I Killed A Tick on a Plane

My guest today is Bill Hopkins and he’s talking about a beastie that makes my skin crawl. Take it away Bill!


I killed a tick on the plane because I’m a writer.

After I killed the tick, I realized that I’d devised one method for blasting apart a writer’s block.

But first the grisly part.

I recently flew on a commercial flight to New Orleans. After takeoff, with the seat belt sign still lit, I felt a tick crawling on my neck. I grabbed the critter between a thumb and forefinger to prevent its escape. I had no way to kill the brute.

Ticks are arachnids, meaning they’re spiders. Who bite humans. And suck our blood. And transmit diseases. Ticks serve no useful purpose on earth. I am proud of my loathing for these disgusting tiny monsters.

But how could I kill it? I could’ve mashed against the tray table in the upright position. What if I slipped and dropped the tick? It might crawl on me again and wind up in a place that I couldn’t reach while strapped in. Even if I successfully mashed the thing on the table, my seat mate may not have appreciated the nasty thing decorating our space.

The TSA goons won’t allow nail clippers or pocket knives on planes. I’d left my miniature yet deadly Swiss Army knife at home. Lighters may not be verboten but you can’t use on inside the cabin of a plane. My fellow passengers would’ve probably thrown a blanket over me and sat on me until the plane landed if I’d flicked my Bic to singe the tick.

A Bic? A thought formed.

After thinking about my dilemma for a few minutes, I realized the answer was in my pocket. I’m a writer. I carry a notebook and pen (blue ink, of course). That provided me with a perfect weapon. The tick expired at the point of a ballpoint pen. I have the bloody corpse in my notebook to prove it.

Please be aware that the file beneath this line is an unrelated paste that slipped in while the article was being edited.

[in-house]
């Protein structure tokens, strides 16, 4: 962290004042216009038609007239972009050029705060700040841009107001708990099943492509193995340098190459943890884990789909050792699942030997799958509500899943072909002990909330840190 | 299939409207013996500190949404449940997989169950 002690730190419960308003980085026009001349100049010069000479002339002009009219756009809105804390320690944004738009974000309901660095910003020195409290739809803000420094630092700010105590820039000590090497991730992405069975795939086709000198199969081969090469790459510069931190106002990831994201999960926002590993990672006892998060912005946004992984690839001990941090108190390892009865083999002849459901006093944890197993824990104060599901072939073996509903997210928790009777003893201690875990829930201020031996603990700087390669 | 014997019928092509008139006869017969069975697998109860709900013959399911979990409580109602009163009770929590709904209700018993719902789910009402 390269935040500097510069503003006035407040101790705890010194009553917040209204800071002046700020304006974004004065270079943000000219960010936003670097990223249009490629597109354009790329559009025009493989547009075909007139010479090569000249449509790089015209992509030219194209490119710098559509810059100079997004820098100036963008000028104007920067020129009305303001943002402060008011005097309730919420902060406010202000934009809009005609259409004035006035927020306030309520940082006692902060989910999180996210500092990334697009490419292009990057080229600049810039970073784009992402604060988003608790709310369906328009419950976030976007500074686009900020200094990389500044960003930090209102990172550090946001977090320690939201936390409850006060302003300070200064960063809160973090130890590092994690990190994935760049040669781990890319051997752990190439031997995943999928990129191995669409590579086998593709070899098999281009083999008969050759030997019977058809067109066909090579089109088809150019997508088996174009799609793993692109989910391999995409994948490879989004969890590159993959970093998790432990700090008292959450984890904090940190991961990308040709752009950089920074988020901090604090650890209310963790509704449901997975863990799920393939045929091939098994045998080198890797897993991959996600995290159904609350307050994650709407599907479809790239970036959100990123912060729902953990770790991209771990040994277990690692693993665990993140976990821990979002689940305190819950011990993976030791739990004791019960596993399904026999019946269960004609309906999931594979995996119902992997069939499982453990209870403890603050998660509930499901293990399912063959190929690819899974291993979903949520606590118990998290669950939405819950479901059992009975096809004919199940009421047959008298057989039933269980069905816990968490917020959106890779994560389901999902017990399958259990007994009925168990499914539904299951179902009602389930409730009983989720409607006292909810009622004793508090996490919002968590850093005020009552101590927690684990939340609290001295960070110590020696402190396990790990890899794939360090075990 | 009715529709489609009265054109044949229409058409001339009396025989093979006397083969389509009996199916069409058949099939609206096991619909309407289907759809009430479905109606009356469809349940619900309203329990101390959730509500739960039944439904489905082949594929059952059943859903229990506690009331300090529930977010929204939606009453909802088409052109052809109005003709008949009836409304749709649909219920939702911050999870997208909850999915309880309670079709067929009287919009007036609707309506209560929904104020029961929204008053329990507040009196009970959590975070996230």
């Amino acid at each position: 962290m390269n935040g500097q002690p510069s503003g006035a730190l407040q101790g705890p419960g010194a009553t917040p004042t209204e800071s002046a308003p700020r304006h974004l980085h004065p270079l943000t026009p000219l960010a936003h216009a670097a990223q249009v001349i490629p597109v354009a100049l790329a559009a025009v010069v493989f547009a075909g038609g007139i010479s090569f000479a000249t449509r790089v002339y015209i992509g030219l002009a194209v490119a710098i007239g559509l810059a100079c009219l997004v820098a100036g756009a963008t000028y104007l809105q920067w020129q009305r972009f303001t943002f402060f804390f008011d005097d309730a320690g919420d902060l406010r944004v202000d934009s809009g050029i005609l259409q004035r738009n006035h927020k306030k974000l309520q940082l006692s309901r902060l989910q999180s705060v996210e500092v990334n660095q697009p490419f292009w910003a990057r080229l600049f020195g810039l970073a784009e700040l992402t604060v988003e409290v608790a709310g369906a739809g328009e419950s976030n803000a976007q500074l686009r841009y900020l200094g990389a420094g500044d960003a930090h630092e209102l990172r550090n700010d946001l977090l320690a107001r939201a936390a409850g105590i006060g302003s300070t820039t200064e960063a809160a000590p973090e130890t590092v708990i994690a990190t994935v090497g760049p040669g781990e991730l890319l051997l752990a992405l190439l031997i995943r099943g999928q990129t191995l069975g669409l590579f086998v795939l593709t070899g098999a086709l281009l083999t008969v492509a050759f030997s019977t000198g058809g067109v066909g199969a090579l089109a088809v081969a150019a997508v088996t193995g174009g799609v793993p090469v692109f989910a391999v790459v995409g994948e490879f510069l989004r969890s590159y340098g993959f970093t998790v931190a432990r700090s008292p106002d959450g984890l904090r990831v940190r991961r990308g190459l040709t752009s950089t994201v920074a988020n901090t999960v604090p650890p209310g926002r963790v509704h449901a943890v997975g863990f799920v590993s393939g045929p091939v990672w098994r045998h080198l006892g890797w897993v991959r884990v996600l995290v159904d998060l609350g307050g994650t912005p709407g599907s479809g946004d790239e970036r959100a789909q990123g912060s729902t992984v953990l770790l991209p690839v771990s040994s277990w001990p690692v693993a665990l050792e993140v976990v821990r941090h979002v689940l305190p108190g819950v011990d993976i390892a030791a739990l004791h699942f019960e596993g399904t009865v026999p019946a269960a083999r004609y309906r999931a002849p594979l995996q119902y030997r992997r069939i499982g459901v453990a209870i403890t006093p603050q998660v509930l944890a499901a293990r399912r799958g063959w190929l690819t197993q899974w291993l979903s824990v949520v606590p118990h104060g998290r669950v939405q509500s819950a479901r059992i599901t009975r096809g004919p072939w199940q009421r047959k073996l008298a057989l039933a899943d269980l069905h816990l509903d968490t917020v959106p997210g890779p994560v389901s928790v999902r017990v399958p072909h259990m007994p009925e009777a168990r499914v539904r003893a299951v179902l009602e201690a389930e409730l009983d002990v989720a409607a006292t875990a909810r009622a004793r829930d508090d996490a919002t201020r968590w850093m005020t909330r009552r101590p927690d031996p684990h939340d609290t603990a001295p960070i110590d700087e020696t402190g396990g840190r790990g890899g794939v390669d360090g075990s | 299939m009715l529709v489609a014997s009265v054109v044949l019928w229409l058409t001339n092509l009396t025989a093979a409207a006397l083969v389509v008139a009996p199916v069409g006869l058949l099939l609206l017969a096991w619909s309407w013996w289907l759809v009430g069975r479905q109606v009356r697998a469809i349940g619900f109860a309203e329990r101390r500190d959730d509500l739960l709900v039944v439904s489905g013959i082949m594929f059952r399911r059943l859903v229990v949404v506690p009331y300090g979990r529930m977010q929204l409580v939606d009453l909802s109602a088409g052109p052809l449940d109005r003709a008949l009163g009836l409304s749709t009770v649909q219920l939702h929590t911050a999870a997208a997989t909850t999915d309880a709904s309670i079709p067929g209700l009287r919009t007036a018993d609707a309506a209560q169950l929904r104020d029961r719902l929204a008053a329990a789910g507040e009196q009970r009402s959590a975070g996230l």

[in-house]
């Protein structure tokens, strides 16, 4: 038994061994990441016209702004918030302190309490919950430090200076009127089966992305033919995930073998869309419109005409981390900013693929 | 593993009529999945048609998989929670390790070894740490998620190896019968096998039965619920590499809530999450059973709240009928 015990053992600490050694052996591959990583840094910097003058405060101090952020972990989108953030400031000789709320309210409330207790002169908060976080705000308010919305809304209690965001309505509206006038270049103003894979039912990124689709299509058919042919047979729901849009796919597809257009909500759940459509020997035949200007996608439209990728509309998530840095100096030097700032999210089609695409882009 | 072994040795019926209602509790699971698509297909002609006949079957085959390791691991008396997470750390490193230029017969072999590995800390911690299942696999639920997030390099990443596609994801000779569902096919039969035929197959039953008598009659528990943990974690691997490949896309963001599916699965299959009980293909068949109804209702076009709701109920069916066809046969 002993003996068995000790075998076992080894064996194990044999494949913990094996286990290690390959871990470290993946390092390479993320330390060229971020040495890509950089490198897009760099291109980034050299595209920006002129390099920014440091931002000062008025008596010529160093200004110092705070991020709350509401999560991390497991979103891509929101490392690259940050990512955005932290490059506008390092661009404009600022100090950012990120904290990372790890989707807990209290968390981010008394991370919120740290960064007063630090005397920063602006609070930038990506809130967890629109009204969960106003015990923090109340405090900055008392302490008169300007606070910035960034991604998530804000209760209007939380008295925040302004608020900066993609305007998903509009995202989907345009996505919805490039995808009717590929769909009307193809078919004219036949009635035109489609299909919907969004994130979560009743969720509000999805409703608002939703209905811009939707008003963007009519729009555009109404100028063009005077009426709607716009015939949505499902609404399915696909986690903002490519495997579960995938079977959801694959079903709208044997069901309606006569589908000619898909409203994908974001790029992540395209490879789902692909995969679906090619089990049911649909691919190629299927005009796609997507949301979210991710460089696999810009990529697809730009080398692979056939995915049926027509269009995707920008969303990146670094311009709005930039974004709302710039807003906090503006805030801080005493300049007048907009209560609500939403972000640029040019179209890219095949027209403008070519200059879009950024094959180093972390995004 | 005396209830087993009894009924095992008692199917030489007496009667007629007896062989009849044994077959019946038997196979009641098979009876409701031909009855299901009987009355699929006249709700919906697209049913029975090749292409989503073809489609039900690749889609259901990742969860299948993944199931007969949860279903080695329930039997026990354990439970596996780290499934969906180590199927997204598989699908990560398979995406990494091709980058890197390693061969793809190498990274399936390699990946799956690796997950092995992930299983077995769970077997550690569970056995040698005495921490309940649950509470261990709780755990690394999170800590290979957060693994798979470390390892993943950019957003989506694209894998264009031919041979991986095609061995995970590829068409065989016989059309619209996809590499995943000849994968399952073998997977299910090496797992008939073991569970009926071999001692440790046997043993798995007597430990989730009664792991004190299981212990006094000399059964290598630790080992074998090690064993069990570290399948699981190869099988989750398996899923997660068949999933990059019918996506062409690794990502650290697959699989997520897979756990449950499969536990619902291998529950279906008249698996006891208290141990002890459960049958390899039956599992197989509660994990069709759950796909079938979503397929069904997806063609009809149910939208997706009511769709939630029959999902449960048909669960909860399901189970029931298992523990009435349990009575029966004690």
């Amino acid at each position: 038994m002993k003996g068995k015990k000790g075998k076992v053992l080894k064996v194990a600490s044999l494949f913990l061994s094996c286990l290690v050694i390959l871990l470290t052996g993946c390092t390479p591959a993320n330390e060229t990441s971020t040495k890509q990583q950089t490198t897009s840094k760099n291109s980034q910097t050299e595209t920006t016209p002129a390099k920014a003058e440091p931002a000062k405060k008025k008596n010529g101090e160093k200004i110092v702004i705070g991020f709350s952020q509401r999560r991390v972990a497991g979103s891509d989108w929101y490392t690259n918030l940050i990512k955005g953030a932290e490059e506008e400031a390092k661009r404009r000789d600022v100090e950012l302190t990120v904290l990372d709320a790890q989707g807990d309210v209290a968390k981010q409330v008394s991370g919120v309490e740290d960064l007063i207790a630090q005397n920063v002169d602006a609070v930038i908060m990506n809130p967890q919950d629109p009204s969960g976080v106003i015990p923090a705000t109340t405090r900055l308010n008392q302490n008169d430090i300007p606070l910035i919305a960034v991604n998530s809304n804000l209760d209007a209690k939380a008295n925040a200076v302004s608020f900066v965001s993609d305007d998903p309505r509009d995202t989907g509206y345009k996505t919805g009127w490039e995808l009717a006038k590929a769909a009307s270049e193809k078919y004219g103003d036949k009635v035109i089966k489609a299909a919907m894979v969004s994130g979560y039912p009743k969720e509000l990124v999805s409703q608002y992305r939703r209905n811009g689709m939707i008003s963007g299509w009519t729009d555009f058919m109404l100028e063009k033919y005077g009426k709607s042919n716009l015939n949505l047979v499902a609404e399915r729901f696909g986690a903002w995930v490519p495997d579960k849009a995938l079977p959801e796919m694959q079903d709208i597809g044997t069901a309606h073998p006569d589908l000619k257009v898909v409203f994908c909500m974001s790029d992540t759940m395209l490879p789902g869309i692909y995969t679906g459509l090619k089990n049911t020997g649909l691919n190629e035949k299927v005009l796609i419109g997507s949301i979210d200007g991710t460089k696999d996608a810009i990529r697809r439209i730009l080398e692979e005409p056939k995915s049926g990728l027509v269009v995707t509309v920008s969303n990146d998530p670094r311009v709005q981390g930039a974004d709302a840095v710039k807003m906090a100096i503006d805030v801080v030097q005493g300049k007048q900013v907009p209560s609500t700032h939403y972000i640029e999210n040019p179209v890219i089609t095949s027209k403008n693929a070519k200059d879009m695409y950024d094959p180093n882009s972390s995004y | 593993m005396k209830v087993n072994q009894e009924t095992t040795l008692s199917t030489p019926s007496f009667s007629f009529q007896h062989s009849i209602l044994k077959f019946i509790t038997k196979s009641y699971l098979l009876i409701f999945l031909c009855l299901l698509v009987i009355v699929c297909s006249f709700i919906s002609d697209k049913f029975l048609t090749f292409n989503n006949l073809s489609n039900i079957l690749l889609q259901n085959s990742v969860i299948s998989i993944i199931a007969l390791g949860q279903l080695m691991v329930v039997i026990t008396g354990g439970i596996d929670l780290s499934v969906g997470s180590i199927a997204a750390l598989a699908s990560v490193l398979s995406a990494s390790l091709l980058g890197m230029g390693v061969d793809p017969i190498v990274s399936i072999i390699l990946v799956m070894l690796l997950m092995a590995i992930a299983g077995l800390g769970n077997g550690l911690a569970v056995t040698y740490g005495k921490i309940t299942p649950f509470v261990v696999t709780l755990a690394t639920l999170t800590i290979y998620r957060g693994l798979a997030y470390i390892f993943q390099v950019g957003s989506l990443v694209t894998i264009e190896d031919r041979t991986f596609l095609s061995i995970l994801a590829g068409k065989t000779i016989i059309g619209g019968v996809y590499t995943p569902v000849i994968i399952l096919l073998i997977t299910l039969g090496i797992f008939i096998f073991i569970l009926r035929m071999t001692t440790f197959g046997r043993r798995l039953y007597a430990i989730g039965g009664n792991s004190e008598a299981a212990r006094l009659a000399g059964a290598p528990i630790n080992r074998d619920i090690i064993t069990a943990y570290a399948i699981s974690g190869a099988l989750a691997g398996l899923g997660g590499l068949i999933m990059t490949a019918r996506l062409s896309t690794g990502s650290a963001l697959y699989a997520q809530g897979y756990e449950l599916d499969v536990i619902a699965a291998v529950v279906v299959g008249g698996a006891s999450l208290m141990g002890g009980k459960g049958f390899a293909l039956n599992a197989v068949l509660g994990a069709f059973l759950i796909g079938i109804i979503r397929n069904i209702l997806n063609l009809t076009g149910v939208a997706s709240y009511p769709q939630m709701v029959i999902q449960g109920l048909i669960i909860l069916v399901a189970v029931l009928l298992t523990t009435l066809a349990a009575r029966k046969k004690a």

If you are stuck anywhere in your work in progress, stop and look around. What tools do you have right in front of you? Are you defining your problem by the tools you have? That’s not good.

Abraham Kaplan, in The Conduct of Inquiry: Methodology for Behavioral Science, said, “I call it the law of the instrument, and it may be formulated as follows: Give a small boy a hammer, and he will find that everything he encounters needs pounding.”

The end of a ballpoint pen makes a great device not only for writing but also for killing ticks. What are you overlooking in the world you’ve created? What items in your work can be used for something they weren’t created for?

I call it the law of the flip-flop, and it may be formulated as follows: Give a writer a tool for creation and the writer will find destructive uses for it.

Go forth and wreak some havoc.


Bill Hopkins




The Judge Rosswell Carew Mystery series



compressed for website Photo of Bill HopkinsBio:
After two decades on the bench, Bill Hopkins captures readers with his Judge Rosswell Carew murder mysteries. How does a judge manage to wrangle his way into investigating so many crimes? And can he do it without crossing into the dark side himself? Find out by reading the first book in the series, Courting Murder, now only 99 cents on Kindle. You’ll be hooked.


Say what?

As an author I am quite fond of words, and I know lots and lots of them. I even know some foreign ones  but some times I wonder if I am missing something. When I was growing up I loved to annoy my mother by saying yeah instead of yes. She would add the S for me on occasions but I kept saying it. Every generation has it’s slang. Groovy, hip, cool, fully sick and on it goes. New words are created to accommodate new things.

Language is never static. Words come and go along with expressions. When I met my husband he was in the army and I was introduced to a whole slew of new things. Why say a whole statement when you can just reduce it to an acronym? CO, OC, AWOL. Things weren’t thrown away they were binned.